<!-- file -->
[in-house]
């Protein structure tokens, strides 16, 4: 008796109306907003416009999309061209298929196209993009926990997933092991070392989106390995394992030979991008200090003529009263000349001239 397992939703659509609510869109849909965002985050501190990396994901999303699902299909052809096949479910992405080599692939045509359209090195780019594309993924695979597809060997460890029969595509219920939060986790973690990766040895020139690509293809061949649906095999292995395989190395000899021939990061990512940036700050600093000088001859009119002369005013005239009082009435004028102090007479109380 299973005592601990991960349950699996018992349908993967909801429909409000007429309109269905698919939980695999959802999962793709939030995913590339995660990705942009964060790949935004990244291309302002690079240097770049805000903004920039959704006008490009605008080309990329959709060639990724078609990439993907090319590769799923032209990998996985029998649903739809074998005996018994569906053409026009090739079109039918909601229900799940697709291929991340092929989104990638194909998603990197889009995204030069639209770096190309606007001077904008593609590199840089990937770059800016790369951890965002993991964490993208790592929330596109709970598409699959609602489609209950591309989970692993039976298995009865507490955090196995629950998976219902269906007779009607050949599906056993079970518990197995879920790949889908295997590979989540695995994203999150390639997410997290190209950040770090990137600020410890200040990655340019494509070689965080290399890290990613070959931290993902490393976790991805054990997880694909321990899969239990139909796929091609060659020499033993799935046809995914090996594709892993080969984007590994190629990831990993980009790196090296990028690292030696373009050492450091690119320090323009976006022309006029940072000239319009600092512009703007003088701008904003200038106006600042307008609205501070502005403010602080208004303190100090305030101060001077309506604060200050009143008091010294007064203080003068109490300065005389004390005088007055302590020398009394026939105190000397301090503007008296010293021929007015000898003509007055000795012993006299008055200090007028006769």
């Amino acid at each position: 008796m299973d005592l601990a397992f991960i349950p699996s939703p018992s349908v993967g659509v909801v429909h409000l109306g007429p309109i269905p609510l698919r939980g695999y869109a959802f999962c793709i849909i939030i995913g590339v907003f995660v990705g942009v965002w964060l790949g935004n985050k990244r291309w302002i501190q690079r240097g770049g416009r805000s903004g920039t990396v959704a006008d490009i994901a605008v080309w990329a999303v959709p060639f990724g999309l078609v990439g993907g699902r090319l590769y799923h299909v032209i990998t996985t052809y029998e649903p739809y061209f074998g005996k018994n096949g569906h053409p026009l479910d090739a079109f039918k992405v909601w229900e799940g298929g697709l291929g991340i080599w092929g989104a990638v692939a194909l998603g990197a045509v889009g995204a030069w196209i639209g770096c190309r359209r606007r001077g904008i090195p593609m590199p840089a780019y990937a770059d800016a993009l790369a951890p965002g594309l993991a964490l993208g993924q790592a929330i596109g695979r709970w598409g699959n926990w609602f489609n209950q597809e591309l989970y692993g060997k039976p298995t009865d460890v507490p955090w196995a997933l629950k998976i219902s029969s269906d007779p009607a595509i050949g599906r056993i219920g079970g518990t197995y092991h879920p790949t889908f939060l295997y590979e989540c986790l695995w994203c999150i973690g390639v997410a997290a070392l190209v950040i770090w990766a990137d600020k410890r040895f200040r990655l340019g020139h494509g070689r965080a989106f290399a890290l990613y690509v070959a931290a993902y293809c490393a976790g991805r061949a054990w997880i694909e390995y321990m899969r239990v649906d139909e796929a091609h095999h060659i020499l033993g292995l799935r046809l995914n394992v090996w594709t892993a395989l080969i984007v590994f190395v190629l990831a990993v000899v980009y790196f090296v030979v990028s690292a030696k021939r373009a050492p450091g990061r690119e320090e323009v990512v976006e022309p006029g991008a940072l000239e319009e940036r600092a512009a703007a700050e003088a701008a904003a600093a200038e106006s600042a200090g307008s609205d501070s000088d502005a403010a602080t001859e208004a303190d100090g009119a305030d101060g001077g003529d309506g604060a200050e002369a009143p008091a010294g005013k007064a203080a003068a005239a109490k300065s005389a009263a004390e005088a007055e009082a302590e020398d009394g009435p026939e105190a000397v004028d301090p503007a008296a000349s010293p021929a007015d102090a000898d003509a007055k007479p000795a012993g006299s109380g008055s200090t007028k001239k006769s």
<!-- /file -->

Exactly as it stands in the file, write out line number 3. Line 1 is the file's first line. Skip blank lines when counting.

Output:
């Amino acid at each position: 008796m299973d005592l601990a397992f991960i349950p699996s939703p018992s349908v993967g659509v909801v429909h409000l109306g007429p309109i269905p609510l698919r939980g695999y869109a959802f999962c793709i849909i939030i995913g590339v907003f995660v990705g942009v965002w964060l790949g935004n985050k990244r291309w302002i501190q690079r240097g770049g416009r805000s903004g920039t990396v959704a006008d490009i994901a605008v080309w990329a999303v959709p060639f990724g999309l078609v990439g993907g699902r090319l590769y799923h299909v032209i990998t996985t052809y029998e649903p739809y061209f074998g005996k018994n096949g569906h053409p026009l479910d090739a079109f039918k992405v909601w229900e799940g298929g697709l291929g991340i080599w092929g989104a990638v692939a194909l998603g990197a045509v889009g995204a030069w196209i639209g770096c190309r359209r606007r001077g904008i090195p593609m590199p840089a780019y990937a770059d800016a993009l790369a951890p965002g594309l993991a964490l993208g993924q790592a929330i596109g695979r709970w598409g699959n926990w609602f489609n209950q597809e591309l989970y692993g060997k039976p298995t009865d460890v507490p955090w196995a997933l629950k998976i219902s029969s269906d007779p009607a595509i050949g599906r056993i219920g079970g518990t197995y092991h879920p790949t889908f939060l295997y590979e989540c986790l695995w994203c999150i973690g390639v997410a997290a070392l190209v950040i770090w990766a990137d600020k410890r040895f200040r990655l340019g020139h494509g070689r965080a989106f290399a890290l990613y690509v070959a931290a993902y293809c490393a976790g991805r061949a054990w997880i694909e390995y321990m899969r239990v649906d139909e796929a091609h095999h060659i020499l033993g292995l799935r046809l995914n394992v090996w594709t892993a395989l080969i984007v590994f190395v190629l990831a990993v000899v980009y790196f090296v030979v990028s690292a030696k021939r373009a050492p450091g990061r690119e320090e323009v990512v976006e022309p006029g991008a940072l000239e319009e940036r600092a512009a703007a700050e003088a701008a904003a600093a200038e106006s600042a200090g307008s609205d501070s000088d502005a403010a602080t001859e208004a303190d100090g009119a305030d101060g001077g003529d309506g604060a200050e002369a009143p008091a010294g005013k007064a203080a003068a005239a109490k300065s005389a009263a004390e005088a007055e009082a302590e020398d009394g009435p026939e105190a000397v004028d301090p503007a008296a000349s010293p021929a007015d102090a000898d003509a007055k007479p000795a012993g006299s109380g008055s200090t007028k001239k006769s």